MTPR

Arts & Culture

Author interviews, food, natural history, poetry, and more from "The Write Question", "The Food Guys", "Field Notes", "Home Ground Radio", "Front Row Center", and "Reflections West".

When A Corpse Erodes Out Of A Hillside...

Jul 26, 2017

“Allen Jones’s A Bloom of Bones is simply riveting. Always lyrical, often wise, filled with vitality, and the promise that love and loyalty can surmount the darkness in our lives. I couldn’t put it down.” — Mark Spragg, author, Where Rivers Change Direction and An Unfinished Life

“What a terrific novel Allen Jones has given us! Two attractive but emotionally isolated people, a rancher on the starved-to-death plains north of Jordan Montana who has written his way into nationally interested poetry, and a young woman who represents his New York publisher. A progressing love story and an unsolved murder on his ranch—A Bloom of Bones is articulate, occasionally heartbreaking, and all the way fascinating.” — William Kittredge, author of A Hole in the Sky and The Willow Field

Author Casts 'Spells for Victory and Courage'

Jul 19, 2017
Brighthorse Books

The characters in Spells for Victory and Courage, winner of the Brighthorse Prize for Short Fiction, search for love and belonging in all the broken places. A teenage girl takes care of her ex-jockey father. A retired professor befriends the local shepherd. A carnival clown picks a fight with the wrong customer.

North American river otters.
Dmitry Azovtsev (CC-BY-SA-3)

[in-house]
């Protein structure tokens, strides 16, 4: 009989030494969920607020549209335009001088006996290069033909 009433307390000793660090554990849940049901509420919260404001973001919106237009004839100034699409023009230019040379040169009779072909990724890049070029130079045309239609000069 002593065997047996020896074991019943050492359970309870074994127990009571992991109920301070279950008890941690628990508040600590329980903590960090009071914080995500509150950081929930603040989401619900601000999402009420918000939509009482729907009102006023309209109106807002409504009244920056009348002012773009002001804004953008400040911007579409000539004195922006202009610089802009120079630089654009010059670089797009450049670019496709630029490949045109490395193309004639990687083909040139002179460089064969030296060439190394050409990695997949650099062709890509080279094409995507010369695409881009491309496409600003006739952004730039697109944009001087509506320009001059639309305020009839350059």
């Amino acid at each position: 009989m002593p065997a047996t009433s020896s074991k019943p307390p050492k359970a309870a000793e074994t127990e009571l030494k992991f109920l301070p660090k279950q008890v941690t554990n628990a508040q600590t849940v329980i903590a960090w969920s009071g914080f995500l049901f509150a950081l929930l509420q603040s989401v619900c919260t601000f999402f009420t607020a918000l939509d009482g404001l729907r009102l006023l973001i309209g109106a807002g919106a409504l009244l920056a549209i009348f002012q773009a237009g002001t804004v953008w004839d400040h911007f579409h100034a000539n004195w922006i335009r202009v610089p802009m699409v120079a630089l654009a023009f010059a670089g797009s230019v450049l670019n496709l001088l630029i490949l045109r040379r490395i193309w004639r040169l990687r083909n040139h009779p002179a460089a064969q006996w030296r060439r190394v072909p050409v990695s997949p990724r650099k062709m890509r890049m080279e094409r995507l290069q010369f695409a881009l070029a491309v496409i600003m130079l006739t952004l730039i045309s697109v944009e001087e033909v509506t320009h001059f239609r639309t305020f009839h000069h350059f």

At the end of last summer, as I sat in an eddy on the Clark Fork River, something furry and black caught my eye, moving as smoothly as the water itself. I was looking at a North American river otter. Remembering studying sea otters in elementary school, I wondered if I had just seen something rare for this region, and decided to do a little research.

Tom Bensen of Arts Missoula joins MTPR's Michael Marsolek with a report on the economic impact of non-profit arts organizations in Missoula County — a whopping $54 million according to a new report from Americans for the Arts.

"These are numbers that validate what people already know," Bensen says, "that the arts and culture organizations and people contribute a lot to our economy."

Geology student studying the limestone near Farlin, MT.
UM Western

Last summer I was helping teach a geology field camp near Dillon. On our way back to the Birch Creek Outdoor Education Center each day, after long hours in the August sun spent identifying and mapping incredible exposures of rock, we would drive past a few crumbling cabins beneath an unweathered cliff face footed by large piles of scree.

This was once the town of Farlin – a long-abandoned copper mining camp at the base of the Pioneer Mountains. Shortly after the dawn of the 20th century, it was home to hundreds of men, women, and children. Inextricable from the experience of Montana, ghost towns like this one now dot the landscape they once extracted.

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